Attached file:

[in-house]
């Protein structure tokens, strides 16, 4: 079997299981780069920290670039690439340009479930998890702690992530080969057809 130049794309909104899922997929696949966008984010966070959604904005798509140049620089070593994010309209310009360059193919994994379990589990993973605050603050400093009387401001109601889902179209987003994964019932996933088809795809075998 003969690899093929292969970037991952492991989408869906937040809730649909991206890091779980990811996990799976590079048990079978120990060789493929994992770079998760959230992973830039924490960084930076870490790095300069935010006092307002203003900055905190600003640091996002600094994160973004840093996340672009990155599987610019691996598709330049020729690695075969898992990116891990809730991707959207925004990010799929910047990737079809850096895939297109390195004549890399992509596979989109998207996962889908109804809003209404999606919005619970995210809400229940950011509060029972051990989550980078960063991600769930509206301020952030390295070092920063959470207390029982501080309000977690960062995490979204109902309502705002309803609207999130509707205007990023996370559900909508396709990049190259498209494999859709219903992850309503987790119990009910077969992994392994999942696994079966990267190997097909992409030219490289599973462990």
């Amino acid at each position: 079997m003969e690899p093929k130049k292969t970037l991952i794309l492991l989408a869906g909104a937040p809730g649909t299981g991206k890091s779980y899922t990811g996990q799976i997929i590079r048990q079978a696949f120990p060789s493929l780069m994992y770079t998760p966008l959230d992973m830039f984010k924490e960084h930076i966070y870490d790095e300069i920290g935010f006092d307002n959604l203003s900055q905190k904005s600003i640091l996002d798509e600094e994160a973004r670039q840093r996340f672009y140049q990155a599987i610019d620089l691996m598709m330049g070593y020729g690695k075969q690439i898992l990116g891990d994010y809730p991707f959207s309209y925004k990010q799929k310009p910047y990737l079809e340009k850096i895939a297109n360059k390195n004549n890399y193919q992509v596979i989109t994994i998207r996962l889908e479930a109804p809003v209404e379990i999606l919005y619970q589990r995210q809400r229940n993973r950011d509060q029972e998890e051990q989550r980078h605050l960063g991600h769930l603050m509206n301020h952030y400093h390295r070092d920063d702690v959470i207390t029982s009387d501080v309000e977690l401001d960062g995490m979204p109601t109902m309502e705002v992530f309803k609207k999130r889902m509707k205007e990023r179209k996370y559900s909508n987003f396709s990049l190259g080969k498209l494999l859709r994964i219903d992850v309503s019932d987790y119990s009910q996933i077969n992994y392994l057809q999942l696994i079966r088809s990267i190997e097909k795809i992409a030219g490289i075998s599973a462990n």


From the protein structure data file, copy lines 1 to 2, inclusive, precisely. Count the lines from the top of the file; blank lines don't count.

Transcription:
[in-house]
């Protein structure tokens, strides 16, 4: 079997299981780069920290670039690439340009479930998890702690992530080969057809 130049794309909104899922997929696949966008984010966070959604904005798509140049620089070593994010309209310009360059193919994994379990589990993973605050603050400093009387401001109601889902179209987003994964019932996933088809795809075998 003969690899093929292969970037991952492991989408869906937040809730649909991206890091779980990811996990799976590079048990079978120990060789493929994992770079998760959230992973830039924490960084930076870490790095300069935010006092307002203003900055905190600003640091996002600094994160973004840093996340672009990155599987610019691996598709330049020729690695075969898992990116891990809730991707959207925004990010799929910047990737079809850096895939297109390195004549890399992509596979989109998207996962889908109804809003209404999606919005619970995210809400229940950011509060029972051990989550980078960063991600769930509206301020952030390295070092920063959470207390029982501080309000977690960062995490979204109902309502705002309803609207999130509707205007990023996370559900909508396709990049190259498209494999859709219903992850309503987790119990009910077969992994392994999942696994079966990267190997097909992409030219490289599973462990």